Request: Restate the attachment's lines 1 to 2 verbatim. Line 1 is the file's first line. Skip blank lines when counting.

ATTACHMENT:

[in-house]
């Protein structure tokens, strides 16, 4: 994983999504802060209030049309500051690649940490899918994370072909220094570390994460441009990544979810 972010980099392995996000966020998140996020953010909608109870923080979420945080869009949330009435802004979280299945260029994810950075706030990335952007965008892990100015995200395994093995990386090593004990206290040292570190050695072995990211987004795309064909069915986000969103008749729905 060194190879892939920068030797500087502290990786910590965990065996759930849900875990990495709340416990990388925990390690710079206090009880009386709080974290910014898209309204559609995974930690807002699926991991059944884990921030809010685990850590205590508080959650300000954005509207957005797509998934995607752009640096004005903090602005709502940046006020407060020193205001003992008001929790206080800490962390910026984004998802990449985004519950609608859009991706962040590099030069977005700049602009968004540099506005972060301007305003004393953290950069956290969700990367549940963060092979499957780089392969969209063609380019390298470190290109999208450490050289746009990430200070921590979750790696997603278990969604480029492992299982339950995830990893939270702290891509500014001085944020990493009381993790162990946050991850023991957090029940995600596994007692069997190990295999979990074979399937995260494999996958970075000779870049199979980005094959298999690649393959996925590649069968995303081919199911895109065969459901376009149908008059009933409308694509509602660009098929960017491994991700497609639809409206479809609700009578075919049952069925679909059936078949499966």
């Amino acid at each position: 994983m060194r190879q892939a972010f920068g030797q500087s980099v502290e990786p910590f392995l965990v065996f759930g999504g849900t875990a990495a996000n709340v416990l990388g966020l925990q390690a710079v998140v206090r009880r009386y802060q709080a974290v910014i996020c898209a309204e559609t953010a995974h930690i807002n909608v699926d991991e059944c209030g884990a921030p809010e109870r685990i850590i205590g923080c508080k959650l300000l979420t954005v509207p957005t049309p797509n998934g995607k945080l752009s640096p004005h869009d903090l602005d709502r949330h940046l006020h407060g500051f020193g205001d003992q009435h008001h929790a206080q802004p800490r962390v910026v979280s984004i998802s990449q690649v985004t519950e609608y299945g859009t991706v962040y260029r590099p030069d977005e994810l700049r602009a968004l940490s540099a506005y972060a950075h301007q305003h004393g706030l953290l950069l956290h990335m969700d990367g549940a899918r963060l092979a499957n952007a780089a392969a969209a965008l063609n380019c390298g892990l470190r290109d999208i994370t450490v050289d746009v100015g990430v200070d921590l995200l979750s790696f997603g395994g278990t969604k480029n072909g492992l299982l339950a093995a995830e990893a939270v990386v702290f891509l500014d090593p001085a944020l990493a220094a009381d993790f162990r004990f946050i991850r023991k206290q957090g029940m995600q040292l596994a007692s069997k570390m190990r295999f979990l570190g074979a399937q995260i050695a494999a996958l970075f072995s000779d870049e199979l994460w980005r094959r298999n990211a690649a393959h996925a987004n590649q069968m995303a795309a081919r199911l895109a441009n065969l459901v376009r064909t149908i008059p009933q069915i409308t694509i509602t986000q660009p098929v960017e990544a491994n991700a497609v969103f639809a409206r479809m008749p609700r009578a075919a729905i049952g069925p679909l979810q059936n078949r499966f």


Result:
[in-house]
């Protein structure tokens, strides 16, 4: 994983999504802060209030049309500051690649940490899918994370072909220094570390994460441009990544979810 972010980099392995996000966020998140996020953010909608109870923080979420945080869009949330009435802004979280299945260029994810950075706030990335952007965008892990100015995200395994093995990386090593004990206290040292570190050695072995990211987004795309064909069915986000969103008749729905 060194190879892939920068030797500087502290990786910590965990065996759930849900875990990495709340416990990388925990390690710079206090009880009386709080974290910014898209309204559609995974930690807002699926991991059944884990921030809010685990850590205590508080959650300000954005509207957005797509998934995607752009640096004005903090602005709502940046006020407060020193205001003992008001929790206080800490962390910026984004998802990449985004519950609608859009991706962040590099030069977005700049602009968004540099506005972060301007305003004393953290950069956290969700990367549940963060092979499957780089392969969209063609380019390298470190290109999208450490050289746009990430200070921590979750790696997603278990969604480029492992299982339950995830990893939270702290891509500014001085944020990493009381993790162990946050991850023991957090029940995600596994007692069997190990295999979990074979399937995260494999996958970075000779870049199979980005094959298999690649393959996925590649069968995303081919199911895109065969459901376009149908008059009933409308694509509602660009098929960017491994991700497609639809409206479809609700009578075919049952069925679909059936078949499966």